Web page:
As I walked inside, he seemed to regard me with a certain apprehension. We sat. He continued looking at me with that careful look, now slightly incredulous. Nobody spoke for a moment.
I ventured, "Is something ... wrong?"
He raised an eyebrow. "Well. The last time we spoke, you were a bit overwrought."
Embarrassed he remembered, I shook my head. "You've been a professor for twenty years." I felt rueful, but defensive. "You've seen dozens of students cry."
I had cried. I had tried not to, though it was an enormous relief to cry at someone who had no personal obligation to say nice things to me.
I was overwhelmed by the final assignment of the course. I was so nervous about it that I had seen him four weeks in a row, pelting him with questions each time and pleading for advice; although he sent me home each time with something to do, I was set back the next time I would see him, when he would have to tell me my idea was not feasible.
The last such setback had me dissolving into tears in his office -- the first time I had ever cried in front of a professor, even through past times when I was as troubled. As I kept soaking up tears with a tissue and staring into my lap, hiccuping between words, he became so puzzled by my anxieties -- the first time we spoke, I realized he thought of me as impassive; he was too surprised when I confessed I had been worrying for three weeks already -- that he sat in his "psychologist" chair and asked me what I was really worried about.
He could not understand how a student of my academic standing (respectably accomplished, although by no means stellar) could be racked with this much anxiety. When I told him I didn't think I was that accomplished, that it was only because I had the luck of less sterling classmates (I overlooked that this was patently untrue for this class), he told me I had "serious" self-esteem issues. I thought of the countless other things I fretted over; I couldn't disagree, but I didn't think that meant I was wrong either. I kept this last sentiment to myself.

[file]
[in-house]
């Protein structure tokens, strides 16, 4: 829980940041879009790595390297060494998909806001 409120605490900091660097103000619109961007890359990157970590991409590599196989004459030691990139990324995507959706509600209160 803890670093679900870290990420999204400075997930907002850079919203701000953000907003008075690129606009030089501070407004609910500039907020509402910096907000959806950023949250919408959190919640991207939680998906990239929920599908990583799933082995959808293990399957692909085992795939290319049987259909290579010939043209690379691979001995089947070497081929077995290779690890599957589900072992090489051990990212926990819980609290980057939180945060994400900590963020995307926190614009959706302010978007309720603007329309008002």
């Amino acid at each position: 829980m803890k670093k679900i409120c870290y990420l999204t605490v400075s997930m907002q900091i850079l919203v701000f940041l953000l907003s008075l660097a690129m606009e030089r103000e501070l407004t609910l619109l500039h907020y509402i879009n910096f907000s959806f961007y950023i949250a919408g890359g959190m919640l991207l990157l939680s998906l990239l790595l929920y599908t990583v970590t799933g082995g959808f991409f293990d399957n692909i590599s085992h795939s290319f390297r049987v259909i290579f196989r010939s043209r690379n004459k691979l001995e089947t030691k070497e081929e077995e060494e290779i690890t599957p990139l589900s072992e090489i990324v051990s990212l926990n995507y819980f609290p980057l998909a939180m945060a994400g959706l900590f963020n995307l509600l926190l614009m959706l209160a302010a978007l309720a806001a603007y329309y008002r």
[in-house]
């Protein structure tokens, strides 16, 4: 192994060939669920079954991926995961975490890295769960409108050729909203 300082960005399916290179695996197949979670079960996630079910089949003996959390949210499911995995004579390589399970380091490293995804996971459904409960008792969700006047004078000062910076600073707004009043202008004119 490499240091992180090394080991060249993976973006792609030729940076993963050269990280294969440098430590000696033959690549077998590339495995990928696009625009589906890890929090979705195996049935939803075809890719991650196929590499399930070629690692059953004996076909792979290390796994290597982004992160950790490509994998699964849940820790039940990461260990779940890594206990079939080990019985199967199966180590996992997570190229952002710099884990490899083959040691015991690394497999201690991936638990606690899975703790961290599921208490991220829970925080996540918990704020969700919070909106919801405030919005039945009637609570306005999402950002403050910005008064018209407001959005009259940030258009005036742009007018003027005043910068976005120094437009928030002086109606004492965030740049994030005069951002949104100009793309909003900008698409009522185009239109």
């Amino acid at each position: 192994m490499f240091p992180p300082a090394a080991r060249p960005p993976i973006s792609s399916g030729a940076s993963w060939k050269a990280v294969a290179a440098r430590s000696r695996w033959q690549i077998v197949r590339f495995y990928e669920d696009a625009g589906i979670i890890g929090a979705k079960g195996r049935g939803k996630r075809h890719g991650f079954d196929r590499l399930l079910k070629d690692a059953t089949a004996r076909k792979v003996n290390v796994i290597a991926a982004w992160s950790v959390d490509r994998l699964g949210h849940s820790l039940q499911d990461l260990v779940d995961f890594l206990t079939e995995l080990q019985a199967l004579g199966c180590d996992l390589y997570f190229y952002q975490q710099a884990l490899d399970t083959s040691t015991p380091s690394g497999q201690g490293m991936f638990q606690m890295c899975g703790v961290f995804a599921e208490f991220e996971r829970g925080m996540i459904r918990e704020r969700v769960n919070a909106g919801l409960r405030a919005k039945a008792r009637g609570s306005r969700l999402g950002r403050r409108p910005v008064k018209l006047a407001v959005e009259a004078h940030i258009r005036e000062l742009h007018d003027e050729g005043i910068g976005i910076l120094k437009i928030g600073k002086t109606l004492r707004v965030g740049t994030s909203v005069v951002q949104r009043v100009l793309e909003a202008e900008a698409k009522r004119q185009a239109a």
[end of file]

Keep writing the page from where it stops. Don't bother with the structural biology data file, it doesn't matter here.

I told him I didn't think I could hand in an assignment that would let me hold my head up. He told me my expectations were set unrealistically high. I told him I was afraid I would fail. He told me it was nigh impossible for me to fail.
I did not tell him I was terrified of not doing well by him. I did not tell him that he had taught me so much that I felt as though I could write a thousand essays just slightly imperfect and fall entirely short of his accomplishment to me. This imbalance, this error of reciprocity, was what was driving me mad. I was crying.
When I finally stopped, the relief was brief. It was also false. The tears had resulted in only guilt -- not only that I had violated that social code that says you must maintain control, stoic passivity in public, but that I had allowed him some undue bias; I was worried he'd feel sorry for me. I had probably made him feel too self-conscious about sending me away so he could speak to other students who were waiting. He didn't know, but once I left his office, smiling waterily at my classmates, red eyes averted, I went to the washroom only ten feet away and cried in a stall for another fifteen minutes, free to sob in a way I had not let myself in front of him.
He agreed. "I have seen a lot of crying students. But it doesn't mean I don't still care about each of them."
I sighed inwardly. I had cried because my hope had been that he wouldn't care at all.